In 1914 the Federal government passed the Smith-Lever Act, which established a system of Cooperative Extensions at American land grant universities, including the Colorado Agricultural College (today’s Colorado State University). Extensions were set up to provide rural and agricultural communities with classes, clubs, demonstrations, and publications to help them learn about farm, garden, and home economics practices. To introduce Coloradans to the program, the Colorado Agricultural College and the U.S. Department of Agriculture produced the publication The Smith-Lever Act and What It Provides for Colorado Farmers and Housekeepers, which you can read online from our library.
Ten years after the Act, the university published Agricultural Extension in Colorado: A Record in Word and Picture, also available to view online from our library. This commemorative publication describes the purpose, activities, and successes of Colorado’s Extension, and is full of great photos of farm and rural life in Colorado in the ‘teens and ‘twenties.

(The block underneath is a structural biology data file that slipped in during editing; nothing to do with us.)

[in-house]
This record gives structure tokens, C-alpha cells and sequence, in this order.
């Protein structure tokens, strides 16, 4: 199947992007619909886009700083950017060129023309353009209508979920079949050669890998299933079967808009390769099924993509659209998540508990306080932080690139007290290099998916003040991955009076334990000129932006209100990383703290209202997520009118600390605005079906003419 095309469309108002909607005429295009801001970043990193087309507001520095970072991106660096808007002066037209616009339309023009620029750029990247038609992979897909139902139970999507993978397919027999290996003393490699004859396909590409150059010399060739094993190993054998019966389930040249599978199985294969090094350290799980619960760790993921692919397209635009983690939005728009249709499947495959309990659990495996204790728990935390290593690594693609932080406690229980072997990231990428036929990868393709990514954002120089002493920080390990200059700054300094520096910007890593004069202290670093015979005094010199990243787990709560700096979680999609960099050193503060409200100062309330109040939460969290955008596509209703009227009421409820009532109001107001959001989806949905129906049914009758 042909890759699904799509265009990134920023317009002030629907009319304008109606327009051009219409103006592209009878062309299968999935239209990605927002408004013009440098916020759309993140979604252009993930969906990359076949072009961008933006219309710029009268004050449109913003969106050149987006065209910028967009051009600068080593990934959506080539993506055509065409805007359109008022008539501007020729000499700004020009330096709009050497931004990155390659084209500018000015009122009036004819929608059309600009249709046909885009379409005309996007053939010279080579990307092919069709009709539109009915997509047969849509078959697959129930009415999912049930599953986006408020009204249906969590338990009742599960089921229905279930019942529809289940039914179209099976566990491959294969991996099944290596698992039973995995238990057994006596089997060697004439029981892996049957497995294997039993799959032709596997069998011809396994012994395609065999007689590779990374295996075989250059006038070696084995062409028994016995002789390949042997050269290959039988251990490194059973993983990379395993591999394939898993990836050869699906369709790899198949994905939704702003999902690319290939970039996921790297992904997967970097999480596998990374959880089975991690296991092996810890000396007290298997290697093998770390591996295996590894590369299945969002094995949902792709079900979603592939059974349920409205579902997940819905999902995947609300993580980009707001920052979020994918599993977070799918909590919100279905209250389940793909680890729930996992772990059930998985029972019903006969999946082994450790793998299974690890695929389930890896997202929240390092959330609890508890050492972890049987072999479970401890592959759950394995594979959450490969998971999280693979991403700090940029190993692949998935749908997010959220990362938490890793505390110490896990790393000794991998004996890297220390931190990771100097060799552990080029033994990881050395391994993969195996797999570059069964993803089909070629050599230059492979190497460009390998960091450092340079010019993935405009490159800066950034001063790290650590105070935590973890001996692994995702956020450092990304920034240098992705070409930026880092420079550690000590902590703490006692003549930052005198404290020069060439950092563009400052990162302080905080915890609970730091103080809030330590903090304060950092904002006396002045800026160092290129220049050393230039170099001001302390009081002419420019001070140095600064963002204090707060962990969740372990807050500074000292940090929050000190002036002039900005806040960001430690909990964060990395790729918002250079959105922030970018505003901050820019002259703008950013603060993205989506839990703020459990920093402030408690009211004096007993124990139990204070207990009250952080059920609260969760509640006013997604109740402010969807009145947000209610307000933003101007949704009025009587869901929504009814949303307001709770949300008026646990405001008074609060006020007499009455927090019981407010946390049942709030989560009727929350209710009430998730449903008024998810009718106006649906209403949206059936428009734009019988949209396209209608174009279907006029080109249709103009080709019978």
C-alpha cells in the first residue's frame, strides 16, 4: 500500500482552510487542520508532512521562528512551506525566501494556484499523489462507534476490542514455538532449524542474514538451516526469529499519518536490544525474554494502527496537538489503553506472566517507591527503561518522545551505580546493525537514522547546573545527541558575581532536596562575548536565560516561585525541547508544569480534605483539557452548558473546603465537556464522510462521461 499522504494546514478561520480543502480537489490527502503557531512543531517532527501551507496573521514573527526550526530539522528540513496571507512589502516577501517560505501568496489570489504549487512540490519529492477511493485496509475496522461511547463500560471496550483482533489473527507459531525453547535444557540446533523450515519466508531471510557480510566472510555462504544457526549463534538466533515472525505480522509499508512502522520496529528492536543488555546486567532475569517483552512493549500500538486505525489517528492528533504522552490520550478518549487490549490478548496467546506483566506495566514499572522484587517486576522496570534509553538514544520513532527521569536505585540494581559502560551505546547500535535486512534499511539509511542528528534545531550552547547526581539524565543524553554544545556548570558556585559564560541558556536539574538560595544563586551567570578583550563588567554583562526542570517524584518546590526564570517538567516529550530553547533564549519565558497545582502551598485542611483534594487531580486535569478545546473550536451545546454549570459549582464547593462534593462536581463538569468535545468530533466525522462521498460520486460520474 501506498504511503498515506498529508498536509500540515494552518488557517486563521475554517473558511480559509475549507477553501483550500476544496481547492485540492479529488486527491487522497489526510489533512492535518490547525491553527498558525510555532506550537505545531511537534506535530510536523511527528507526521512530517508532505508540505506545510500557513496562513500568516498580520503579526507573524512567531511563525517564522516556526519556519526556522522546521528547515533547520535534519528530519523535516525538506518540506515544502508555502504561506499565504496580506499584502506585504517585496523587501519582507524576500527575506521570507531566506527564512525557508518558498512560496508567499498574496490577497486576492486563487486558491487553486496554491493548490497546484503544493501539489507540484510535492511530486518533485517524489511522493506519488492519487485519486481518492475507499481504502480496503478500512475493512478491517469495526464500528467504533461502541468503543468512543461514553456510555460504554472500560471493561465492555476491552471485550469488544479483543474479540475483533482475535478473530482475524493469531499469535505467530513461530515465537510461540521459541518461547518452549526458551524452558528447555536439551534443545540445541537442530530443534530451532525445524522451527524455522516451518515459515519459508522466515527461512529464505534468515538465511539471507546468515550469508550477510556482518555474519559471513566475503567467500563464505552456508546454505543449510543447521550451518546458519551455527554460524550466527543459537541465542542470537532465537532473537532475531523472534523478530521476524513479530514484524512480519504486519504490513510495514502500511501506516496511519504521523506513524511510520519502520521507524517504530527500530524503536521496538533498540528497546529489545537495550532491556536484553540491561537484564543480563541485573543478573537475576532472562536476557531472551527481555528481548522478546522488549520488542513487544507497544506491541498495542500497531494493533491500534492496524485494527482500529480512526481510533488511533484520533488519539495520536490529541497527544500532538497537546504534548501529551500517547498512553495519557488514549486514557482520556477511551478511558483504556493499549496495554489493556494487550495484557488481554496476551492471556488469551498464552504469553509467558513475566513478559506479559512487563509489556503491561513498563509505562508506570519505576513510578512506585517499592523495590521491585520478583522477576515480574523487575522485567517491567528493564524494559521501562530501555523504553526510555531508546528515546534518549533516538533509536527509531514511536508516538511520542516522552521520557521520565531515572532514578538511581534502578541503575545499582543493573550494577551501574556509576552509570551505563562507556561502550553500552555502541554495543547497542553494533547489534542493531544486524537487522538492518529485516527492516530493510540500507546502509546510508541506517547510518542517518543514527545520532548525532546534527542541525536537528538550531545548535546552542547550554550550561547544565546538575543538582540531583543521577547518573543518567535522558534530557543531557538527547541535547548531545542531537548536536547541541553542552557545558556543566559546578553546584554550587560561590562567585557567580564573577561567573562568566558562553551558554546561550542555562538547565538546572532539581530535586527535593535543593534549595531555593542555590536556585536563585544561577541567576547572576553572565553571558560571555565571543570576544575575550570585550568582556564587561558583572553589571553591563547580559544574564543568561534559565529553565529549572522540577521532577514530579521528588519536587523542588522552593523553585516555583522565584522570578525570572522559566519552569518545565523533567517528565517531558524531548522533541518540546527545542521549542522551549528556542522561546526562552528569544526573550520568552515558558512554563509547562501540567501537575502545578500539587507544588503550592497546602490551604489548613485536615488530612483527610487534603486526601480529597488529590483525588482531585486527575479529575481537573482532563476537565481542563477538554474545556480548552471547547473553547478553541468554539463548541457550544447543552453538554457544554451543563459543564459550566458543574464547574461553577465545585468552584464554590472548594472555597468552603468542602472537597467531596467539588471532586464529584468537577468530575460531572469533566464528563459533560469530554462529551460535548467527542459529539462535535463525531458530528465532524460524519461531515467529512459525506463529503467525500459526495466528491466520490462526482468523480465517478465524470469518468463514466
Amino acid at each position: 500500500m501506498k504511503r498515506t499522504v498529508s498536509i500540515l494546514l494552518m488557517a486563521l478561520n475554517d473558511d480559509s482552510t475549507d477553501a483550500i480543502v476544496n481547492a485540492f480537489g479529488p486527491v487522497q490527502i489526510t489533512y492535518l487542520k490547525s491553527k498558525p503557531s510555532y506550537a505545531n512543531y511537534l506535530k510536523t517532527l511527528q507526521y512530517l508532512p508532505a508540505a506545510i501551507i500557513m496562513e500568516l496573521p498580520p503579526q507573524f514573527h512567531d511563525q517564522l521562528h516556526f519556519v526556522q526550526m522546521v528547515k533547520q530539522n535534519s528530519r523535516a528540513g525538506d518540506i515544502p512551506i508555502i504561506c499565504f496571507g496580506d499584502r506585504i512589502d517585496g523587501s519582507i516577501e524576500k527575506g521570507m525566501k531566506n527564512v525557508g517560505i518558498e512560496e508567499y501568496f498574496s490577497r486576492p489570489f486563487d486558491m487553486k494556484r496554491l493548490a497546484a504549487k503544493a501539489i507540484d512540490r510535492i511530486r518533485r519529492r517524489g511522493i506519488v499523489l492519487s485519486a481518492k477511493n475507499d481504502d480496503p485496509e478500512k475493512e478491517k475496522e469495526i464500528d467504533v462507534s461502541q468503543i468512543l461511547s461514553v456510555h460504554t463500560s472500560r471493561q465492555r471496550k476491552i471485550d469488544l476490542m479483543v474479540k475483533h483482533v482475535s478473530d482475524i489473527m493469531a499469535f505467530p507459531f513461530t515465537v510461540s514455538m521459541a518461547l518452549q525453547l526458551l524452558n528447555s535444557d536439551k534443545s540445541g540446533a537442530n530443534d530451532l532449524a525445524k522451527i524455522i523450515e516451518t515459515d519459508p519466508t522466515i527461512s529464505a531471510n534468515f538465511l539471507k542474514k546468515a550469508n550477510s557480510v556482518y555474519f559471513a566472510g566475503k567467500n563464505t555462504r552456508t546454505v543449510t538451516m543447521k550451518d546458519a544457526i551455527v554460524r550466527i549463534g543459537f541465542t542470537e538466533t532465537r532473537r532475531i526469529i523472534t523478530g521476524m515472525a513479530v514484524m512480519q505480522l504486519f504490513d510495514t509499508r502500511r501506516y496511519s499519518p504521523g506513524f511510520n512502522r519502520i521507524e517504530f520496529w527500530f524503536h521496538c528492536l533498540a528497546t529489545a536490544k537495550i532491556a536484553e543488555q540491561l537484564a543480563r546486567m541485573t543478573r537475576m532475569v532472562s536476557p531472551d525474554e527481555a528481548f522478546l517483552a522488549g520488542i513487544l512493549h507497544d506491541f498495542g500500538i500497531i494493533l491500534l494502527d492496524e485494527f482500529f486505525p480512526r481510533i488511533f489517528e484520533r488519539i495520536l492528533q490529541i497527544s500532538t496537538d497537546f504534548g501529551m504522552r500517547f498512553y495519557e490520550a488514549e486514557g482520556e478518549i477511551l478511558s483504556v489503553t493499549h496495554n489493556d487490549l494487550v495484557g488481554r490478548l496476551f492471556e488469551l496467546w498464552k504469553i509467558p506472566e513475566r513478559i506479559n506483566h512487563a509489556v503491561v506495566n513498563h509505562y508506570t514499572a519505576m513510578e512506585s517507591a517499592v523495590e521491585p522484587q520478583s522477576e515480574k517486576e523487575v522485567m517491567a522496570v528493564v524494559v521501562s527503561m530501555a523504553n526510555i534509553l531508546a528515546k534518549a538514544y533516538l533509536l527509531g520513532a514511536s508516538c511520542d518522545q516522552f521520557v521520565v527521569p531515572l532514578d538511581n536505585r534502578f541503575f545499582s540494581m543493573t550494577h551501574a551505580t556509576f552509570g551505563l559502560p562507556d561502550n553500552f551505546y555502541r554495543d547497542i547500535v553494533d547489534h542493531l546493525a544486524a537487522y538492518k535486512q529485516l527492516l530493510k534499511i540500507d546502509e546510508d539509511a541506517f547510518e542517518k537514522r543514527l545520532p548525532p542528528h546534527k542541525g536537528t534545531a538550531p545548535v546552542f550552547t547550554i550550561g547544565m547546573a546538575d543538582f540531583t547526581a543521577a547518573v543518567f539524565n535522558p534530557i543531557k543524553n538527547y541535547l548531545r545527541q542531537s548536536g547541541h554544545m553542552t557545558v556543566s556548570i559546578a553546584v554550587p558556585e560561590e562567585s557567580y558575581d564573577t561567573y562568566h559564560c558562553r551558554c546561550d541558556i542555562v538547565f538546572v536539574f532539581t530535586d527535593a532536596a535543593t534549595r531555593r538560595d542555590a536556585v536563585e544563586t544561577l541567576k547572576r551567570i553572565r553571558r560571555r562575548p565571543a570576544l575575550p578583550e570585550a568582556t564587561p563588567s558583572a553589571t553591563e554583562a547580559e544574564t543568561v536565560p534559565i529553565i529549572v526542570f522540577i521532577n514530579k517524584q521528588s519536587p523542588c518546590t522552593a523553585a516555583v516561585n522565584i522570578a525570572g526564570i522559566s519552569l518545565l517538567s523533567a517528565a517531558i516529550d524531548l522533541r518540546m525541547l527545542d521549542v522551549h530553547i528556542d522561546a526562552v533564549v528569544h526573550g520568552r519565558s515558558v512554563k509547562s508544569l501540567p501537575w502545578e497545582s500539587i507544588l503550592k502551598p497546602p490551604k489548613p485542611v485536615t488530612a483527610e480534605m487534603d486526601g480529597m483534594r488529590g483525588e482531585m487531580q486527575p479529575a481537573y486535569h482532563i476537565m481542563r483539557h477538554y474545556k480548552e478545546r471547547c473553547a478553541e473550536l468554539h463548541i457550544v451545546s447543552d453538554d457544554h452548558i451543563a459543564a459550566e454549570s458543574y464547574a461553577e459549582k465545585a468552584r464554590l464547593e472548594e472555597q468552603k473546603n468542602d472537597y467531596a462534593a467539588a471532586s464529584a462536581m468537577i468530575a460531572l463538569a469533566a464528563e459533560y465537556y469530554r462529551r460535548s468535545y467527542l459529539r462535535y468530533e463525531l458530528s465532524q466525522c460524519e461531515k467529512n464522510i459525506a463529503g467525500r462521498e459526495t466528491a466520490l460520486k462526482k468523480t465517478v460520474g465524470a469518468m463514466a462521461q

Colorado’s extension work had actually preceded the Smith-Lever Act. In 1912, the Colorado Agricultural College sponsored the office of the “State Leader of Farm Management Field Studies and Demonstration for Colorado.” Logan County was the first Colorado county to appoint an extension agent that year, and several others followed over the next two years. Then, in 1914, after the Federal law went into effect, Colorado’s Extension became official through an agreement between the College and the U.S. government. For more on the history of the establishment of the Extension in Colorado, including legislation, see this section from the CSU Extension’s staff handbook. The Extension has also produced a short video on their history.
Since its founding, the Extension has produced hundreds of bulletins and fact sheets on a wide variety of topics. CSU’s Extension is still going strong today, with county extension offices, classes, volunteer programs like the Colorado Master Gardener Program and Planttalk, and much more, in addition to their publications. To learn about their work and how to get involved, visit the CSU Extenison’s website. To read Extension publications from a century ago to the present, search our library’s digital repository.
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